Monday, April 9, 2018

Paranoia Agent

"Build a fortress and shield your beliefs
Touch the divine as we fall in line

Destroy this city of delusion
Break these walls down"

Muse - City of Delusion

Satoshi Kon didn't amass a very extensive resume by his untimely demise but he did leave animation with a few raised bars. As much as I liked Perfect Blue, Tokyo Godfathers or Paprika though, Paranoia Agent seems ultimately more memorable, beyond just the hypnotic repetitive screeching of of "maii-ii-aiii-igo" in the opening credits. Shonen Bat is after all a viral meme even in-universe.

For a mishmash of leftover plots that wouldn't fit into full-length movies it holds together surprisingly well, though it takes a second viewing to really catch the multitudinous characters' interconnection and cameos in each others' episodes. A graphic designer gets mugged by a tween boy with a bent baseball bat. Supposedly. The story goes viral. From there on through young, old, male, female, cops and robbers, every episode draws a tangent to this growing urban legend. The vignettes vary wildly in the objective seriousness of their subject matter though they all adopt a generally tragicomic tone, from schoolyard popularity contests to life and death decisions. In fact, by the end, you'll probably be wondering what exactly the show was even about.

But it's obviously about something. Even the most common recurring characters, the two cops investigating the bludgeonings, view Shonen Bat as something like a walking mark of torment seducing the tormented psyches of Tokyo. At least on a superficial level, the series' central theme might be Japanese workaholism, that obsequious shikataganai sarariman devotion to drudgery and putative success which drives so many into hikkikomorbidity. But that's not giving it enough credit. Like the other examples above, Paranoia Agent concerns itself with self-delusion and characters losing themselves to fantasy worlds.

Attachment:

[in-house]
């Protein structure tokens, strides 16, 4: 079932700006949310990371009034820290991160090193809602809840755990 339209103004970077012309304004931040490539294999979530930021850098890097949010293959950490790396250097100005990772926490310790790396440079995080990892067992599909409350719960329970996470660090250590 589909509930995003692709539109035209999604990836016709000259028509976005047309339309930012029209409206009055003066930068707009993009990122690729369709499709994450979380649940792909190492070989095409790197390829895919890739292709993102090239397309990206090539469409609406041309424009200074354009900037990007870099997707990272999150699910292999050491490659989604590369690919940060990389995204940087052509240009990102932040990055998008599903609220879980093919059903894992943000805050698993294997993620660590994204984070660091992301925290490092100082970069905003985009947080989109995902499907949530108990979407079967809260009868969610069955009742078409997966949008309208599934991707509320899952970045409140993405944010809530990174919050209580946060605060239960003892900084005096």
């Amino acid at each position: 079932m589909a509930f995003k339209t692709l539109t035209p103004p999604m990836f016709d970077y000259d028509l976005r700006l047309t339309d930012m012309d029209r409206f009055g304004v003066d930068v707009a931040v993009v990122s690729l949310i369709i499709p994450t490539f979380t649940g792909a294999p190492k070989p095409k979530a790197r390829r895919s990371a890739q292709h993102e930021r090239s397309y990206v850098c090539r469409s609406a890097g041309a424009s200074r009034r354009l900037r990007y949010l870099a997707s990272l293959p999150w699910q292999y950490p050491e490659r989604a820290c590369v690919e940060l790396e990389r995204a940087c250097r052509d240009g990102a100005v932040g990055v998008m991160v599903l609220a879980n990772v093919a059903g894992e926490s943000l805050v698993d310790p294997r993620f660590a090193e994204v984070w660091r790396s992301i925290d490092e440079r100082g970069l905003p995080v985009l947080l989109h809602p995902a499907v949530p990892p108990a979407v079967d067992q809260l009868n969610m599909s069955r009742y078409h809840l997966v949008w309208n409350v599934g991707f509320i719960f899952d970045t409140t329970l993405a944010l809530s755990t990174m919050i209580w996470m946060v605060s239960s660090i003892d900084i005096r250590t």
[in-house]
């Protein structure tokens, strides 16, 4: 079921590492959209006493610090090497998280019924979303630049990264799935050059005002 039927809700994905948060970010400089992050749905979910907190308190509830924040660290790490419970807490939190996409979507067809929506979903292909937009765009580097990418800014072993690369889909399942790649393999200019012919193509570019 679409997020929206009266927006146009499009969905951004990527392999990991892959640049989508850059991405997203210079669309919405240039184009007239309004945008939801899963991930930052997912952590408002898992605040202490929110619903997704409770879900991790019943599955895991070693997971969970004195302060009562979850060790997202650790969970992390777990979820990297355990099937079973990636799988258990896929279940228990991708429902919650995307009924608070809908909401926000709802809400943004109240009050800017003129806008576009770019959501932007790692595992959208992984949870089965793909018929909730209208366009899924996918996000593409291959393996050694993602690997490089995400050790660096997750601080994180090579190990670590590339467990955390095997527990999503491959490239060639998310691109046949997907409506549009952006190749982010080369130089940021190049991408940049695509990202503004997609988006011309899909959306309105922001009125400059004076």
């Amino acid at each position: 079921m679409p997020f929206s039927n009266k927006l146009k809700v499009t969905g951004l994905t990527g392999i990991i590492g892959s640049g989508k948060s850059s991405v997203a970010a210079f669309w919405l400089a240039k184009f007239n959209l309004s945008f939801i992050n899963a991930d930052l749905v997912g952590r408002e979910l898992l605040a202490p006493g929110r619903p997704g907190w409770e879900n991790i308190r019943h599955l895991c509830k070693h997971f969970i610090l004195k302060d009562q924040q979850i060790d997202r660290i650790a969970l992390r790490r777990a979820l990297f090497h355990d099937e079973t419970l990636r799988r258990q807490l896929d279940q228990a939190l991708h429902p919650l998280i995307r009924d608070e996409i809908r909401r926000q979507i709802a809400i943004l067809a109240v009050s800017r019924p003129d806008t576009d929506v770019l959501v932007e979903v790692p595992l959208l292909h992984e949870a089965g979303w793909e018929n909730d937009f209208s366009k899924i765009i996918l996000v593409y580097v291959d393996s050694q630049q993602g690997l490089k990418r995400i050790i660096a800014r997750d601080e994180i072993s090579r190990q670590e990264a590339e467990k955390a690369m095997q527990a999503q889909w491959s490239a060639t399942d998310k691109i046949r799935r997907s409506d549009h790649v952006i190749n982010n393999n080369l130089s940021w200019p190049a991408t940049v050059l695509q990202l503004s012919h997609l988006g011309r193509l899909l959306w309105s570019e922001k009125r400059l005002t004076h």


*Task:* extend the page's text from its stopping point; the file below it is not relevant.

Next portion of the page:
Unlike the more sympathetic hippy-dippy "to each his own" personal empowerment attitude found in Paprika or Tokyo Godfathers, though, Paranoia Agent progresses toward a fairly strong statement in favor of intellectual integrity. It's not the crime, it's the psychological cover-up that gets you, and coming clean about one's faults, inadequacies, errors or transgressive desires would be preferable to fomenting an oncogenic deception. As Ursula Le Guin's character in The Dispossessed put it "Reality is terrible. It can kill you. But it's the lies that make you want to kill yourself."

Paranoia Agent ran in 2004. How much more apt is it now (at least in North America) as snowflake mass hysteria has gripped civilized society? Look at all the kawaii degenerates claiming to be victimized by "institutionalized prejudice" and therefore to be immune from accountability for their own choices and entitled to retribution against their preferred targets of abuse. Observe their pretense of sainthood and martyrdom. Watch the mass hysteria spread, as more and more of the population becomes caught up in the oppression olympics and tell me these idiots wouldn't be improved by a bat upside the head.

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